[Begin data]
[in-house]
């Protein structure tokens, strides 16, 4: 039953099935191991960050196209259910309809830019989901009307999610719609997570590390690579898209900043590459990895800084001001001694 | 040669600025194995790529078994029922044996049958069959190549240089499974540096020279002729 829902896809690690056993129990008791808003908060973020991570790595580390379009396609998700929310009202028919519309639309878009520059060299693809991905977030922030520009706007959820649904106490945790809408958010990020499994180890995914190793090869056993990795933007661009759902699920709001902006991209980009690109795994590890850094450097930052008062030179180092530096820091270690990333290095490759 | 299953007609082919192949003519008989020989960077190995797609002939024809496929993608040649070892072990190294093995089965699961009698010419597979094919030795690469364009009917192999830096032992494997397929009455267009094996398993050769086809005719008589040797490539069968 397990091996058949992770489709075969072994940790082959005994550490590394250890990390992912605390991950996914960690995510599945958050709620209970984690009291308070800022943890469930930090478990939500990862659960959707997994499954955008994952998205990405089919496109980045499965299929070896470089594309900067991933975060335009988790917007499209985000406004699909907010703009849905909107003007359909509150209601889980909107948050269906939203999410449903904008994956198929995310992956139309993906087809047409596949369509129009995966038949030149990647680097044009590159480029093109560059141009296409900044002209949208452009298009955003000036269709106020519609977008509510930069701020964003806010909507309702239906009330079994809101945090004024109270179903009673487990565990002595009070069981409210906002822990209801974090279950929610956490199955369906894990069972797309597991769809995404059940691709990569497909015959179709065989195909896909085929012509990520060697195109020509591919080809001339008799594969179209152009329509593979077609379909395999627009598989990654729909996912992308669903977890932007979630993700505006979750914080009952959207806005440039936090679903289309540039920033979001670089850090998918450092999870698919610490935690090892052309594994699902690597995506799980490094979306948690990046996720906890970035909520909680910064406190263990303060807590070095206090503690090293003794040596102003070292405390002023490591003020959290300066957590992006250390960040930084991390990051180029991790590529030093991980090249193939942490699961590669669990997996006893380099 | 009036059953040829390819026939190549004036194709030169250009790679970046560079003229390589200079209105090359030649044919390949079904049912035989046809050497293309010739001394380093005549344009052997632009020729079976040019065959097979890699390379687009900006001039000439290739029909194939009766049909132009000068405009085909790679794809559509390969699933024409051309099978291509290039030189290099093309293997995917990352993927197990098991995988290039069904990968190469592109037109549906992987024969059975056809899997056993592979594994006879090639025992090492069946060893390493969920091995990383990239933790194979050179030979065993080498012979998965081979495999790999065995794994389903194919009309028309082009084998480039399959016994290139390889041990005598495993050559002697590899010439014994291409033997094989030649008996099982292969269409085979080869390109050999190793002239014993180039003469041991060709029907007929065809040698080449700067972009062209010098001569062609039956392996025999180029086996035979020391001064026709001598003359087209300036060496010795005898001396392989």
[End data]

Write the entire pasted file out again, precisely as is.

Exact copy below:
[in-house]
């Protein structure tokens, strides 16, 4: 039953099935191991960050196209259910309809830019989901009307999610719609997570590390690579898209900043590459990895800084001001001694 | 040669600025194995790529078994029922044996049958069959190549240089499974540096020279002729 829902896809690690056993129990008791808003908060973020991570790595580390379009396609998700929310009202028919519309639309878009520059060299693809991905977030922030520009706007959820649904106490945790809408958010990020499994180890995914190793090869056993990795933007661009759902699920709001902006991209980009690109795994590890850094450097930052008062030179180092530096820091270690990333290095490759 | 299953007609082919192949003519008989020989960077190995797609002939024809496929993608040649070892072990190294093995089965699961009698010419597979094919030795690469364009009917192999830096032992494997397929009455267009094996398993050769086809005719008589040797490539069968 397990091996058949992770489709075969072994940790082959005994550490590394250890990390992912605390991950996914960690995510599945958050709620209970984690009291308070800022943890469930930090478990939500990862659960959707997994499954955008994952998205990405089919496109980045499965299929070896470089594309900067991933975060335009988790917007499209985000406004699909907010703009849905909107003007359909509150209601889980909107948050269906939203999410449903904008994956198929995310992956139309993906087809047409596949369509129009995966038949030149990647680097044009590159480029093109560059141009296409900044002209949208452009298009955003000036269709106020519609977008509510930069701020964003806010909507309702239906009330079994809101945090004024109270179903009673487990565990002595009070069981409210906002822990209801974090279950929610956490199955369906894990069972797309597991769809995404059940691709990569497909015959179709065989195909896909085929012509990520060697195109020509591919080809001339008799594969179209152009329509593979077609379909395999627009598989990654729909996912992308669903977890932007979630993700505006979750914080009952959207806005440039936090679903289309540039920033979001670089850090998918450092999870698919610490935690090892052309594994699902690597995506799980490094979306948690990046996720906890970035909520909680910064406190263990303060807590070095206090503690090293003794040596102003070292405390002023490591003020959290300066957590992006250390960040930084991390990051180029991790590529030093991980090249193939942490699961590669669990997996006893380099 | 009036059953040829390819026939190549004036194709030169250009790679970046560079003229390589200079209105090359030649044919390949079904049912035989046809050497293309010739001394380093005549344009052997632009020729079976040019065959097979890699390379687009900006001039000439290739029909194939009766049909132009000068405009085909790679794809559509390969699933024409051309099978291509290039030189290099093309293997995917990352993927197990098991995988290039069904990968190469592109037109549906992987024969059975056809899997056993592979594994006879090639025992090492069946060893390493969920091995990383990239933790194979050179030979065993080498012979998965081979495999790999065995794994389903194919009309028309082009084998480039399959016994290139390889041990005598495993050559002697590899010439014994291409033997094989030649008996099982292969269409085979080869390109050999190793002239014993180039003469041991060709029907007929065809040698080449700067972009062209010098001569062609039956392996025999180029086996035979020391001064026709001598003359087209300036060496010795005898001396392989």